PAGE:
The high-stakes incidents taking place in the Gulf show there is an international consensus, especially between the U.S. and the U.K., about cooperating to stop Iranian threats and attempts to obstruct shipping in the waters of the Gulf.

As these events demonstrate, the U.S. and the U.K. are closing the gap between their positions on how to confront Iran in the Gulf. This convergence does not preclude differences of opinion about the means and severity of confrontation.

The recurring tensions in the Gulf region have undoubtedly created points of agreement, as well as conflict, between the U.S. and the U.K. which are not easily resolved. However, this attention strongly demonstrates a shared desire to strengthen U.S.-U.K. relations in the region, which contains many economic and geopolitical interests for both.

It is possible to consider the Gulf an arena for U.S.-U.K. competition over the years. Since the 1970s, it has been clear that the U.S. and the U.K. have viewed each other as competitors in the region, rather than partners capable of entering into an alliance.

In spite of that, whenever crises intensify, the U.S. and the U.K. inevitably look to one another. It’s possible to consider the invasion of Kuwait, and the U.S.-U.K. alliance to expel Saddam Hussein’s forces from there, as proof of this. However, it is an exception, not the rule. Both the U.S. and the U.K. view the Gulf region as a current and future investment which should not be squandered.

The U.K. is tied to the U.S. by a special relationship. Over the years, this relationship has been subjected to several tests in various regional matters, including the Iranian nuclear deal, which the U.K. defended. Since World War II, relations between the two countries have been stable, as long as Washington and London have cooperated in pursuit of their interests on major issues.

Relations between the U.S. and U.K. are unique. Even President Donald Trump recently described the relationship as such, saying that the countries were able to establish the greatest alliance the world has ever known. However, the durability of the relationship has been exposed to several difficult tests which have shown the underlying strength of the alliance between the two countries.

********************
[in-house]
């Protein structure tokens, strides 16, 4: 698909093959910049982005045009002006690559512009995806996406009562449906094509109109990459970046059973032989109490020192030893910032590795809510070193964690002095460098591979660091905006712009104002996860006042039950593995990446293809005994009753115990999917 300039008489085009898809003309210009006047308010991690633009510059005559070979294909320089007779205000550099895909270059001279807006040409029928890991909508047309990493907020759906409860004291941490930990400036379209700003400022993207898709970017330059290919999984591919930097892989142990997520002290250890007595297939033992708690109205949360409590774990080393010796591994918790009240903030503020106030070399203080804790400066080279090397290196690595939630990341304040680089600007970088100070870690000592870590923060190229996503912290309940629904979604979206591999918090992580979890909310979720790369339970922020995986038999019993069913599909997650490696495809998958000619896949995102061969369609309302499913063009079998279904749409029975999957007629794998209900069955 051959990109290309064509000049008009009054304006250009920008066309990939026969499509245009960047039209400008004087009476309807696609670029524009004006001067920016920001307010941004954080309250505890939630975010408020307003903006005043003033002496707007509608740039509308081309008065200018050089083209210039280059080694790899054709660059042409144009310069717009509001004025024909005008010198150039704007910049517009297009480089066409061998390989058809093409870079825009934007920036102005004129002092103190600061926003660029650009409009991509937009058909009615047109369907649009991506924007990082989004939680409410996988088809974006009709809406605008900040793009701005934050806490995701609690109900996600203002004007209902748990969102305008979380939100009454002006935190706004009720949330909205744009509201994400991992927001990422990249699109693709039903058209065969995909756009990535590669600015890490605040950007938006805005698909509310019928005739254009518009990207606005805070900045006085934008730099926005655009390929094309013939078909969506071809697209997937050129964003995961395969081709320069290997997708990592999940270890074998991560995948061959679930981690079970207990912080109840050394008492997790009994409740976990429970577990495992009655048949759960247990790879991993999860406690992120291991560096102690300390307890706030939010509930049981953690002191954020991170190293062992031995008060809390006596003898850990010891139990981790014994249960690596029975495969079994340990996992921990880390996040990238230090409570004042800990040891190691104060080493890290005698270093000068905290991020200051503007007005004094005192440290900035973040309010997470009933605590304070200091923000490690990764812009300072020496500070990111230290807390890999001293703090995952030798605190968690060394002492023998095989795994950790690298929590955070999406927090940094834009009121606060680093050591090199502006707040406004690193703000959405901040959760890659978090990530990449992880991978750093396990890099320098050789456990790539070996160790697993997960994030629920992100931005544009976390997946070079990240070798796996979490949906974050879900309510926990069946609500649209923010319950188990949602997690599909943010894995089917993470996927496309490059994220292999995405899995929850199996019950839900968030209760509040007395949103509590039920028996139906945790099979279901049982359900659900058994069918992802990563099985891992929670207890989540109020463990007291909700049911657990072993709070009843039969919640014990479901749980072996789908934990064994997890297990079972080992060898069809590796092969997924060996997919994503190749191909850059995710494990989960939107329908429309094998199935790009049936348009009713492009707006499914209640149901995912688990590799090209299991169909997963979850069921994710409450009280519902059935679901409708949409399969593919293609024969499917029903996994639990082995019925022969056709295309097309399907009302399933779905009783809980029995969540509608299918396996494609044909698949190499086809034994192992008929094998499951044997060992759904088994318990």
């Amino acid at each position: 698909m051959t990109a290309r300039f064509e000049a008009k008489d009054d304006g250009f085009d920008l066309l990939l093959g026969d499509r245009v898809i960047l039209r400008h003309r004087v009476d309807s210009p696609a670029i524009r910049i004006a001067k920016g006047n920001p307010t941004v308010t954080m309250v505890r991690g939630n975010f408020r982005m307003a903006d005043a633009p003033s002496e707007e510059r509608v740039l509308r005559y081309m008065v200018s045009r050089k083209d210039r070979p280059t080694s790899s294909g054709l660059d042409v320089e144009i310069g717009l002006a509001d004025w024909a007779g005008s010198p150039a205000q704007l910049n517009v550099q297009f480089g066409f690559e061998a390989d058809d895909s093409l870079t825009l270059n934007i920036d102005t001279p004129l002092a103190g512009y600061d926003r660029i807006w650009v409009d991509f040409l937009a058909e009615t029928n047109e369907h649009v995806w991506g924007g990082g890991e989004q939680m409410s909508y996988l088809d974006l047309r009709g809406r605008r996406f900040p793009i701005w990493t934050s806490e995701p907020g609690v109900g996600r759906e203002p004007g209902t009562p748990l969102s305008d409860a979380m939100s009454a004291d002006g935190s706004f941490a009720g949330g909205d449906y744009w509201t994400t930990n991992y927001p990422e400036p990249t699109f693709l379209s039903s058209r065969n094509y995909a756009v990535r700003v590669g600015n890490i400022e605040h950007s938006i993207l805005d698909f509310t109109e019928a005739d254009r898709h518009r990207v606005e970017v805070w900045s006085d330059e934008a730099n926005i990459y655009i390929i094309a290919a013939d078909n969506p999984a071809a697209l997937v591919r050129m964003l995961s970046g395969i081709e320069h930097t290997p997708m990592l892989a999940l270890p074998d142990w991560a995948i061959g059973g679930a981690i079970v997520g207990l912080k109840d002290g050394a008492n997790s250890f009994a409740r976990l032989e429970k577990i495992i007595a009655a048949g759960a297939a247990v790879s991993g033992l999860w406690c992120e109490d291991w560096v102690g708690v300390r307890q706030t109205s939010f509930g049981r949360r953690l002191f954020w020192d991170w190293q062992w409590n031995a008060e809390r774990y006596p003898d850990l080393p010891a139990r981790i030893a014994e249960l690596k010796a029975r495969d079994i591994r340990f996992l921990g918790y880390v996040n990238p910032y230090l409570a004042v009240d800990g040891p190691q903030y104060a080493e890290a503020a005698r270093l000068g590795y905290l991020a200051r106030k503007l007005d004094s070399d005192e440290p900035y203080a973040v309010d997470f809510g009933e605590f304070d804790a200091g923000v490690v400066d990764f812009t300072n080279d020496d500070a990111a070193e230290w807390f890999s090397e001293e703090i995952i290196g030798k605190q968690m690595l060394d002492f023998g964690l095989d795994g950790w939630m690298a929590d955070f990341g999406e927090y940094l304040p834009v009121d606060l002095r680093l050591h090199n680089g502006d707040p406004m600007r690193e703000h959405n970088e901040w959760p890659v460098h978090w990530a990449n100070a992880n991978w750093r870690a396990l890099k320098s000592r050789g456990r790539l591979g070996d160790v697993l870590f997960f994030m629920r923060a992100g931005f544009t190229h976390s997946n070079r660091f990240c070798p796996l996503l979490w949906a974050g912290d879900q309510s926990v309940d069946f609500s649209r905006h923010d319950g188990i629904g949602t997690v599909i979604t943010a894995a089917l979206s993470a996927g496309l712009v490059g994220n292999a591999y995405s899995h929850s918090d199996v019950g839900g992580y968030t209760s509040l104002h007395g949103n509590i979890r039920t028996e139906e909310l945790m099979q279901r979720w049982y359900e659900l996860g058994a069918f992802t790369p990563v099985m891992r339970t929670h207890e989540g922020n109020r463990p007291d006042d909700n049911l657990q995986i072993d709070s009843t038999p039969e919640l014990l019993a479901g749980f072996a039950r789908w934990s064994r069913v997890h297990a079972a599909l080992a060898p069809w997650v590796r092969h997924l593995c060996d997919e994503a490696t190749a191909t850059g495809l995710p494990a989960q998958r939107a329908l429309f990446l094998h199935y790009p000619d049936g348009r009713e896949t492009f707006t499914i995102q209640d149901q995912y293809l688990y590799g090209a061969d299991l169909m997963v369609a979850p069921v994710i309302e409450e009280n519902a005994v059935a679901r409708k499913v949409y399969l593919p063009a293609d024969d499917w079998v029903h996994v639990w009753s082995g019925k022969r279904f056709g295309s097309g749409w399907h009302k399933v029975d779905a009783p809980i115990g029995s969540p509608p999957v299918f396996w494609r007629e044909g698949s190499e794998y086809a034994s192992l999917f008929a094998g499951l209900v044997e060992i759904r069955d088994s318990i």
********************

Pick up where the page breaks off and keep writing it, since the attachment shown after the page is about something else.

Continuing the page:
The discord between the U.S. and U.K. extends beyond issues and interests in the Gulf. The future holds more challenges for U.S.-U.K. relations in many other matters. For example, the U.K.’s exit from the European Union in the coming months will exacerbate U.S.-U.K. relations.

According to some analysts, Brexit will decrease the U.K.’s international importance and its value as a strategic ally and trade partner of the U.S. Others, citing the depth of U.S.-U.K. relations, see the current differences of opinion between U.S. and U.K. policies as tied to political personalities, and do not think it will affect the relationship.

The anticipated collapse of U.S.-U.K. relations is unlikely for economic, cultural and investment reasons. The countries are each other’s biggest investor, sharing cultural values and bound together by important intelligence ties. Now, the question is: What is the future of security in the Gulf amid the challenges facing shaky U.S.-U.K. relations?

The Gulf region, which faces unprecedented geopolitical challenges today, is looking to both countries, particularly the U.S., with confidence. The Arab Gulf wants there to be harmony between its allies on the issues facing the region, such as those concerning Iraq, Syria and Yemen, as well as Iranian intervention in these countries and its effect on the Gulf’s security.

U.S.-U.K. policies regarding these matters, as well as coordinating security between the two countries and the Gulf nations, are important issues for regional safety and U.S.-U.K. interests. This coordination will ensure that the U.S.-U.K. relationship persists in spite of the political tension and economic competition between them.